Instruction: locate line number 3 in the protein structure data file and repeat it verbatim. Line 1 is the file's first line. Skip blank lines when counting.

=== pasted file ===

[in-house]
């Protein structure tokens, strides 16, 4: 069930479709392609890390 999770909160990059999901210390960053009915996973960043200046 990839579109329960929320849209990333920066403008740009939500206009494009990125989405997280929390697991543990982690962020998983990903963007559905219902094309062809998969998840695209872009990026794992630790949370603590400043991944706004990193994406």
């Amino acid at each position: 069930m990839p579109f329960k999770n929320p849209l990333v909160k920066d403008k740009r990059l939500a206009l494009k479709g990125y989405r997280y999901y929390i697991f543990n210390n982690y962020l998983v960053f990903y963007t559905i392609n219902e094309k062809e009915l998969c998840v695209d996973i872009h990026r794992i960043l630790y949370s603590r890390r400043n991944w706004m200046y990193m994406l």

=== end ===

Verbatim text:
């Amino acid at each position: 069930m990839p579109f329960k999770n929320p849209l990333v909160k920066d403008k740009r990059l939500a206009l494009k479709g990125y989405r997280y999901y929390i697991f543990n210390n982690y962020l998983v960053f990903y963007t559905i392609n219902e094309k062809e009915l998969c998840v695209d996973i872009h990026r794992i960043l630790y949370s603590r890390r400043n991944w706004m200046y990193m994406l």